In my Data Visualization course at the University of Texas, I teach the essential and practical skills necessary to communicate information about data clearly and effectively through graphical means. Rendering data clearly and effectively with appropriate visual analytics reduces the time required to achieve understanding and helps in managing the ever growing amount of available digital data. Students learn to use the data.world platform and various software tools including Tableau, SQL, R, dplyr, ggplot, and Shiny.
Working with data.world is an obvious choice for my class, as the platform gives my students the opportunity to collaborate around their specific projects, take advantage of the wealth of data readily available on the platform, and learn how to store their data in a space available to them long after their time with the University.
data.world is the environment that ties all of this together via the flexible connectors and APIs
Tableau is one of the most popular commercial data visualization tools on the market today. My students learn how to use this tool to quickly analyze, visualize their data and share the information they discover on the Web.
R is the most popular free software environment for statistical computing and graphics. ggplot2 is a data visualization package for R that can be used to produce publication-quality graphics. In this course students learn how to use R and ggplot to not only produce production-quality graphics but also how to produce large multiplot images (i.e., dozens and dozens of different plots in one image) that can be used as a standardized form of analysis.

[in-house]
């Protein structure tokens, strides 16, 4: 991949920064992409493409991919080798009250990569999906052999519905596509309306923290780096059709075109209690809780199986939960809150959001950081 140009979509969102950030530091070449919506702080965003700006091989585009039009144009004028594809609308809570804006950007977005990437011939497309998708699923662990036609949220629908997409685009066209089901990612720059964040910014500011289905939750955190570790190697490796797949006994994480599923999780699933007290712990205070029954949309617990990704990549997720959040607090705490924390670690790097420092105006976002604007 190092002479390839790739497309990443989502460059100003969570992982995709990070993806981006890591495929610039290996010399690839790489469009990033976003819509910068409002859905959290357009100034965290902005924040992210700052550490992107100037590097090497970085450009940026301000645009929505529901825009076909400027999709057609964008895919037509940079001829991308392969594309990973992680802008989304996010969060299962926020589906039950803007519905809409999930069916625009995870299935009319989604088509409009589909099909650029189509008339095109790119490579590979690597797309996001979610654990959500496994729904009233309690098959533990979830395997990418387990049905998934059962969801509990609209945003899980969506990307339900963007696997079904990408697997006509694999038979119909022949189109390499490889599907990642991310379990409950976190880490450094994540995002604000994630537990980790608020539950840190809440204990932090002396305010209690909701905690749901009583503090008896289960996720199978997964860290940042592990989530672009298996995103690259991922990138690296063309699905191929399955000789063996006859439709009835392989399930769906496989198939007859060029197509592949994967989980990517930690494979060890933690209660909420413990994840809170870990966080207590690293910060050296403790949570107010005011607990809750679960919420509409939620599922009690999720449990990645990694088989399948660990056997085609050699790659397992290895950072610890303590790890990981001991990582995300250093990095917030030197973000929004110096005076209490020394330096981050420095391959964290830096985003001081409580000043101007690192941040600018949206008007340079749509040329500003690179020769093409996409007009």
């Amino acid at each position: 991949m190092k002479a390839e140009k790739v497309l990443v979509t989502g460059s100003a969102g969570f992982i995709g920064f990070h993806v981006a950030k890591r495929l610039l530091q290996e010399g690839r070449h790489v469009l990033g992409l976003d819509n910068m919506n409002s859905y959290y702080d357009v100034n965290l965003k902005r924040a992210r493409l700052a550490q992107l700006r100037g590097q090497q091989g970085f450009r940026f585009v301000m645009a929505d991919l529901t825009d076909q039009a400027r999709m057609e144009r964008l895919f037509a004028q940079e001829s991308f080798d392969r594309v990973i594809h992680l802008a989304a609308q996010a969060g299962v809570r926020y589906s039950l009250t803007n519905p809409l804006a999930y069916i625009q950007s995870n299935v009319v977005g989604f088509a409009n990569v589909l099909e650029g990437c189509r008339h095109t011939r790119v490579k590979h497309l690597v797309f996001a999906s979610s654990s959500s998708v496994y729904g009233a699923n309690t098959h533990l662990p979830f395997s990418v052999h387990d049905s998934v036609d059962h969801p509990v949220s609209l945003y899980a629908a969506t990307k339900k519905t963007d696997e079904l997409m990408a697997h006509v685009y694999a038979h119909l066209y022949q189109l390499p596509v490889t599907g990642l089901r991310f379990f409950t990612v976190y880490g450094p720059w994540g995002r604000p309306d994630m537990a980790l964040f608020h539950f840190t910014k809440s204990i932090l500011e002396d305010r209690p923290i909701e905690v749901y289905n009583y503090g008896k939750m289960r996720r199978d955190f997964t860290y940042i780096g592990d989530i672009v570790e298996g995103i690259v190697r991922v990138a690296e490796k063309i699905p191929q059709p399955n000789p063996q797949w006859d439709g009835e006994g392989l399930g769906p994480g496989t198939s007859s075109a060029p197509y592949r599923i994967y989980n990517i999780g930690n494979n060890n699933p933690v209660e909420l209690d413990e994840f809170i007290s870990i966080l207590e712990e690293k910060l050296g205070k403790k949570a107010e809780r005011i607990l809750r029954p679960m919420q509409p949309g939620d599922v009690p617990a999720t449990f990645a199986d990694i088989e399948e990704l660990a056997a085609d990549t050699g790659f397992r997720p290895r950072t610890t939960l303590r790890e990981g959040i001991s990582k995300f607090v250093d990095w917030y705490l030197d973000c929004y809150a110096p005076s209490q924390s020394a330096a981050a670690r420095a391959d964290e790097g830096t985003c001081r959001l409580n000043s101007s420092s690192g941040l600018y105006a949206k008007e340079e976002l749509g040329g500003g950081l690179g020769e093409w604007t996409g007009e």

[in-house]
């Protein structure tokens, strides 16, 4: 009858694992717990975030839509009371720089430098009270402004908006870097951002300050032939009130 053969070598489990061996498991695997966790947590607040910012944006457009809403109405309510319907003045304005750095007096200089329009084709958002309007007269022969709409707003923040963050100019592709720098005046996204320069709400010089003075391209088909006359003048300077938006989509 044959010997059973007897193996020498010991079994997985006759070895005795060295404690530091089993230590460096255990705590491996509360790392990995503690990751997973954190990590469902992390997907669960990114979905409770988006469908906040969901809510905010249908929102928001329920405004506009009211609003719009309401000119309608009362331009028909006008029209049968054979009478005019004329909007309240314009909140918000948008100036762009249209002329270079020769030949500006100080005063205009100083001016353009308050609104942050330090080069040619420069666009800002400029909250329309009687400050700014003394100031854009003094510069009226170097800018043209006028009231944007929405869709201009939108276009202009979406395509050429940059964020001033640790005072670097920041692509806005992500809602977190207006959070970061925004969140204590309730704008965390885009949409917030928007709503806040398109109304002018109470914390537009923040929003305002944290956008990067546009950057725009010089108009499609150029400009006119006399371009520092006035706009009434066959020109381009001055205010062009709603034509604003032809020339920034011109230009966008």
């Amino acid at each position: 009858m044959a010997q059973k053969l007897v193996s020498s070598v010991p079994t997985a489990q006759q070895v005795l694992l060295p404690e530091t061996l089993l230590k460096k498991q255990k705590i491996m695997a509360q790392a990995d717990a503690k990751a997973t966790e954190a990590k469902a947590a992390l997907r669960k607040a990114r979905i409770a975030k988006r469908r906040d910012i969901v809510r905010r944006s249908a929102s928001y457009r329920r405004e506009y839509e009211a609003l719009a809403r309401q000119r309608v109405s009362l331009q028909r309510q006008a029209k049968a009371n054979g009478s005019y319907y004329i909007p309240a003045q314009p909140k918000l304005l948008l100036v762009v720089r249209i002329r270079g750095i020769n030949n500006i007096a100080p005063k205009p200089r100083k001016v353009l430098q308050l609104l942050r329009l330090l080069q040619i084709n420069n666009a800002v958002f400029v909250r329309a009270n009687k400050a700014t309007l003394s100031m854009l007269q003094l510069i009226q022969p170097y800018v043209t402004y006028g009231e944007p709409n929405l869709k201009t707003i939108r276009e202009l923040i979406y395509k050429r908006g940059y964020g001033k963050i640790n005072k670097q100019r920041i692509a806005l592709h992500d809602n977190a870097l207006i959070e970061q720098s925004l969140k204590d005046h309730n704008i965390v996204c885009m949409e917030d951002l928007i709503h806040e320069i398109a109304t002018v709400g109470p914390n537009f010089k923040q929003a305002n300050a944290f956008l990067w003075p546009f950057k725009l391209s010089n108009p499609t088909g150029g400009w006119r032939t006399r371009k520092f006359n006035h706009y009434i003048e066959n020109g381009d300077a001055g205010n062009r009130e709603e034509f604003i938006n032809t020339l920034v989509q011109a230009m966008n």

data.world is the environment that ties all of this together via the flexible connectors and APIs. It also makes it possible for students to archive their data so that their analysis is available long after the semester ends. Students in follow-on semesters can quickly pick up the previous semester projects and carry them forward.
An example of the analysis that my students produced in the 2017 Semester can be seen here.
Dr. Philip Cannata received his PhD. in 1980 from the University of Notre Dame in High Energy Physics and has worked in the Computer Science industry for over 38 years starting with doing Unix development at Bell Laboratories in the early 80s where his most significant contribution to Unix was the design and inclusion of Shared Memory, Semaphores, and Memory Mapped Files into Unix 4 and 5. After that, he was a Research Director at MCC in Austin, Texas and then worked at IBM and Sun Microsystems. Dr. Cannata currently works as a performance data analyst for Exadata in the Oracle Cloud Division and has been an Adjunct Professor at the University of Texas at Austin for 16 years teaching "Data Management", "Data Visualization", "Data Analytics", "Programming Languages", "Data Structures and Algorithms in Java and Python", and "Networking".
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